Flow cytometric analysis (3- or 4-color) was performed on blast cell populations identified by CD45 versus light side-scatter properties, using Becton Dickinson FACSCalibur instruments (1990 to 2006 models; BD Biosciences, San Jose, CA) and standard staining and analytic methods. All cases were characterized with a panel of antibodies to leukocyte-associated markers, including surface CD1a, CD2, CD3, CD4, CD5, CD7, CD8, CD9, CD10, CD11b, CD11c, CD13, CD14, CD15, CD16, CD19, CD20, CD21, CD22, CD24, CD33, CD34, CD36, CD41a, CD42b, CD45, CD45RO, CD56, CD57, CD61, CD64, CD65, CD66c, CD71, CD117, CD133, cytoplasmic CD3, CD79a, myeloperoxidase (MPO), terminal deoxynucleotidyl transferase (TdT), and surface and cytoplasmic immunoglobulins μ, κ, and λ. A marker was considered positive by this method when 10% or more of the blasts reacted with antibodies to that marker with a definite intensity shift greater than a corresponding negative control.
All cases diagnosed as acute biphenotypic leukemias or acute bilineal leukemia fulfilled criteria of the European Group for the Immunological Characterization of Leukemias and World Health Organization classifications systems.9–11 Cases excluded from this category in our retrospective search lacked coexpression of MPO and cytoplasmic CD3 or CD79a and were classified as AML or ALL. In 5 cases (cases 13, 18, 19, 26, and 31), the available morphologic and immunophenotypic information was highly suggestive of acute biphenotypic leukemia, but the numbers of markers analyzed were not sufficient because of the diagnostic era to permit a definitive contemporary classification as acute mixed-lineage leukemias. Nevertheless, because of their coexpression of several T/lymphoid (CD2, CD7, TdT, or CD10) and myeloid antigens, the dimorphic (lymphoid and myeloid) appearance of the blasts, and their response to a combination of myeloid and lymphoid therapies, they were considered relevant to this study and were included as acute biphenotypic leukemias.
Cytogenetic analysis was performed on direct preparations or overnight-unstimulated cultures of bone marrow and tissue samples, followed by banding with Wright-trypsin stain, as previously described.28
Gene expression was measured with the Affymetrix U133 array (Affymetrix, Santa Clara, CA). Laboratory procedures for RNA extraction and microarray handling are described elsewhere.29,30 The MAS 5.0 algorithm (Affymetrix 2002) was used to determine expression signals. The Wilcoxon rank-sum test31 was used to select probe sets with expression patterns that significantly distinguish B-progenitor ALL from AML and T-ALL, T-ALL from B-progenitor ALL and AML, and AML from B-progenitor ALL and T-ALL. The robust method32 was used to estimate the false discovery rate for each set of rank-sum comparisons. Principal components analysis was applied to the selected probe expression data for the AML, T-ALL, and B-progenitor ALL cases, and the results were used to visualize the distributions of all cases with respect to the expression of the selected probe sets. Microarray data have been deposited with Gene Expression Omnibus33 under accession number GSE14286.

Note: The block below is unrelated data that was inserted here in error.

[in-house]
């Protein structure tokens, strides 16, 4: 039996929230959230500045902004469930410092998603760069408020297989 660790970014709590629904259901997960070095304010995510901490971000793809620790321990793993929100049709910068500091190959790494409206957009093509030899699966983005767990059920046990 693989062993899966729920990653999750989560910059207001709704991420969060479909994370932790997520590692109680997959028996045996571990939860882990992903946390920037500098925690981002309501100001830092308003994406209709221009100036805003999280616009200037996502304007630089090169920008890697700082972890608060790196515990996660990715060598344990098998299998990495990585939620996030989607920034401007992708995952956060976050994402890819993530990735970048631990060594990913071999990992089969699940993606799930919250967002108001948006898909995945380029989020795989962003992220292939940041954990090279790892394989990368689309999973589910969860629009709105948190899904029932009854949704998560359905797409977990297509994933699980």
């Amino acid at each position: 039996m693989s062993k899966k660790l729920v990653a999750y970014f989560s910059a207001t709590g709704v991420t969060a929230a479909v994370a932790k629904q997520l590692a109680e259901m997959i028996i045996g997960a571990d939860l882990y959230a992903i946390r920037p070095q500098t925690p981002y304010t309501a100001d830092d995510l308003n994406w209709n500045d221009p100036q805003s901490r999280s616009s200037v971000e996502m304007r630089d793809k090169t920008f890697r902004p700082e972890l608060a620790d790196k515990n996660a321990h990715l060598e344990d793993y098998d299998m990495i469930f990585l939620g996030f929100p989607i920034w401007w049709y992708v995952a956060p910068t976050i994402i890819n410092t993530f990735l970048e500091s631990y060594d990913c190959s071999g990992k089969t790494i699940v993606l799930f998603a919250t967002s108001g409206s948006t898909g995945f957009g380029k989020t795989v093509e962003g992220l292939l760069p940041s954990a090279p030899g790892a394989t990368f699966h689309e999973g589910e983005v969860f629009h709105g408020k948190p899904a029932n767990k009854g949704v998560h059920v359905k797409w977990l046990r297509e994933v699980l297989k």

The Kaplan-Meier method34 was used to estimate the probability of overall survival; SEs were determined by the method of Peto et al.35 Survival comparisons were performed with a Monte Carlo approximation (10 000 permutations) of the exact log-rank test. Survival analyses were performed with SAS software (SAS Institute, Cary, NC), Windows version 9.1, and StatXact Windows version 7.1 (Cytel, Cambridge, MA). Gene-expression analyses were performed with S-plus software Windows version 7.0 (Insightful, Seattle, WA).
These 35 cases were morphologically heterogeneous. Distinct dimorphic lymphoid and myeloid or monocytic blast populations were present in both cases of bilineal leukemia (cases 33 and 34), as well as in 14 of the cases of biphenotypic leukemia (cases 2-7, 9, 17, 19, 23-25, and 29-31), in which cytochemical MPO expression was either detected in both blast populations or limited to the myeloid-appearing blasts. The remaining cases had morphologic and cytochemical features of AML (French-American-British AML M1 or M2 subtypes in cases 1, 3,13, 15,18, 26, and 27), acute lymphoblastic leukemia (French-American-British ALL L1 subtype in cases 8, 10, 11, 28, and 32), mixed ALL L1 and L3 subtypes with cytochemical MPO expression in the latter subset (case 12), and large, myeloid-type blasts with moderate amounts of cytoplasm and prominent nucleoli (cases 14, 16, 20-22, and 35). Myelodysplasia was apparent in case 14.
The immunophenotypic features of all cases are summarized in Table 1. Immunophenotyping identified 2 cases with B, T, and myeloid markers, 10 with B and myeloid markers, and 20 with T and myeloid markers. Case 28 was initially diagnosed with T-cell ALL but, at the time of relapse, was found to have biphenotypic leukemia with T and myeloid markers. In addition, 2 cases had distinct lymphoid and myeloid blast populations and were classified as bilineal, whereas a single case was classified as undifferentiated. All but 3 cases demonstrated MPO positivity by cytochemical staining, with a median of 3% positive cells (range, 1%-90%), whereas 9 cases had Auer rods.